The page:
I received a complimentary copy of this book as a part of the Tyndale Blog Network.


Review of The House Church Book by Wolfgang Simson


Recommended: A prophetically relevant book and great resource–but read with care.

I really enjoyed this book, but in researching the author, started running into sketchy material–not with him per se, but in those who connect themselves with him.  That said, don’t read this for it’s theological views (it’s not a theological book anyway), but for his knowledge and gracefully written comparisons of the modern church to its New Testament counterpart.

Simson engages in controversial ground as he reveals how far the church has drifted from its Biblical model.  He then gives general advice and encouragement on how to go back to an emphasis on New Testament values without further control of the church.  In other words, he is very clear that it doesn’t work to “make exact copies of a New Testament church.  Rather [we should] take these New Testament principles and values seriously, as God-given essentials” (33).

Although Simson speaks specifically with the creation of house churches in mind, many of his findings will be of interest to those church leaders who simply want to strengthen their circles of the body in a more ‘organic’ or family-like atmosphere with God at the center.  I especially appreciated his discussions of the roles of the five-fold ministry.  This is a cutting edge resource for any Christian in active leadership.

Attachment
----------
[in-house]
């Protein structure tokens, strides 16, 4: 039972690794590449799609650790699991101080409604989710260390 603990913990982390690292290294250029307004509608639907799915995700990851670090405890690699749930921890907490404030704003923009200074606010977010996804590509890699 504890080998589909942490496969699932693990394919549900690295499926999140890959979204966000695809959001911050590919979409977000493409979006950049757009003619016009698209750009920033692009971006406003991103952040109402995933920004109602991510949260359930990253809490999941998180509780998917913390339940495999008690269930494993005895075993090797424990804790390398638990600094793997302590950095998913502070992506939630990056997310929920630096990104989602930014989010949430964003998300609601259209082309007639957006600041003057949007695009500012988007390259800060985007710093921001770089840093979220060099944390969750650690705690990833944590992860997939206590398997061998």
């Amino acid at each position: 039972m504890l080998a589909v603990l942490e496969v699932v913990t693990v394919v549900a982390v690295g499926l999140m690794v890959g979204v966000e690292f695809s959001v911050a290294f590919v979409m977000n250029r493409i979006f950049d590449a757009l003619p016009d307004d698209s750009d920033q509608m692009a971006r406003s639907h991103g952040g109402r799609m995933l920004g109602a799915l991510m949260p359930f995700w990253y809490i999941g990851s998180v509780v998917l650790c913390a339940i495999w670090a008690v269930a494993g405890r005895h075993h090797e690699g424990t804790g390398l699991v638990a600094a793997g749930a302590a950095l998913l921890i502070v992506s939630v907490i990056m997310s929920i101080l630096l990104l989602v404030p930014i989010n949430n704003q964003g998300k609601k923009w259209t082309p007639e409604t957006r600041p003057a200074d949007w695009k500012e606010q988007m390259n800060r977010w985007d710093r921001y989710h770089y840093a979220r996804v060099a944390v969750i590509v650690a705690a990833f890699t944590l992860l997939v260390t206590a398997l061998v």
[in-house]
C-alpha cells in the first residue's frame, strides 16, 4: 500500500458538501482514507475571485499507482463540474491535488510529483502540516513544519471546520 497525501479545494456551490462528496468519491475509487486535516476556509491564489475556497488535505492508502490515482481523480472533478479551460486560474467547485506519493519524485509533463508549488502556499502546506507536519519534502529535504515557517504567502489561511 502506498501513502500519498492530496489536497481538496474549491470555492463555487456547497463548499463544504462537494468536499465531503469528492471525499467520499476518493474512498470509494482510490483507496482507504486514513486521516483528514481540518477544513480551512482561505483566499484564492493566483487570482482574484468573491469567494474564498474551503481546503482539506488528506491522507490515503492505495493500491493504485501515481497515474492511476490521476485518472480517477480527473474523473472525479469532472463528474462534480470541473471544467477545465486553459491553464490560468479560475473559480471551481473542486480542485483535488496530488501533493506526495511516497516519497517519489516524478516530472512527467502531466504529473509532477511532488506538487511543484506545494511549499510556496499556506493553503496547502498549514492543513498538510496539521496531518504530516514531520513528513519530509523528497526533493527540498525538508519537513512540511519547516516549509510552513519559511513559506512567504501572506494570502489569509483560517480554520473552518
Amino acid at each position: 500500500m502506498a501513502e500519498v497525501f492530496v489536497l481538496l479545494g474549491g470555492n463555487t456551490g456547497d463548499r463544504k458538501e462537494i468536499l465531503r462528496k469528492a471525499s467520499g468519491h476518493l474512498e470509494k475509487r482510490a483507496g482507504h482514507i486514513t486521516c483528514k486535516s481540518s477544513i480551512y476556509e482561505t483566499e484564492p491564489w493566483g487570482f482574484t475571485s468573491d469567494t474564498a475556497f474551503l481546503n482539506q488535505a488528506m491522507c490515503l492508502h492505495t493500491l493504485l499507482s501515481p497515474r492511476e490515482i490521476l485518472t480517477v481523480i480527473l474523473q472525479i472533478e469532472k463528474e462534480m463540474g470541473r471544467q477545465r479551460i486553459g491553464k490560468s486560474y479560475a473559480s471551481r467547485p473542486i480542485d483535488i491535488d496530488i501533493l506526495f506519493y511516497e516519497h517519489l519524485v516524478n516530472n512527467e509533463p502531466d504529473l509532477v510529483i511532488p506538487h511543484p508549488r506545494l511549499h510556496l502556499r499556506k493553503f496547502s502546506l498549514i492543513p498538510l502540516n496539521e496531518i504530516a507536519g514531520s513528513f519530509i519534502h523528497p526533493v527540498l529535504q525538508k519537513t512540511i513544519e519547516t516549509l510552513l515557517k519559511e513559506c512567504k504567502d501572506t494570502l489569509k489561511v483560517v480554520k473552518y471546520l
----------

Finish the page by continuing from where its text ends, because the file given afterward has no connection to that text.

The Five Key Positions of Christian Ministry


I’m reading an excellent book: The House Church Book by Wolfgang Simson.  It goes through the Bible and history to show and critique the structure and progression of the church (how it was, is, and should be), and provides one of the best explanations I’ve seen of the five-fold ministry.

Here is my shortened version of what Simson describes:

Pastor: the pastor is the shepherd of the flock.  He’s right in the midst of his people, making sure that the flock functions as a family.  He is internally and relationally oriented (making sure the sheep connect with God and to each other).  It’s also his job to defend the flock against false prophets.  And since he is so intimate with the flock, he may have trouble seeing the big picture.

Prophet: the prophet is always so far ahead of the flock that few understand him.  He’s on the lookout, listening to God’s voice and seeing visions of the future.  He’s so radically different from the pastor that they usually don’t get along as well.  While the pastor defends the status quo, the prophet is always questioning everything and wanting immediate action.  His job is to provide spiritual intelligence, cast personal and corporate vision, and exhort people according to God’s calling.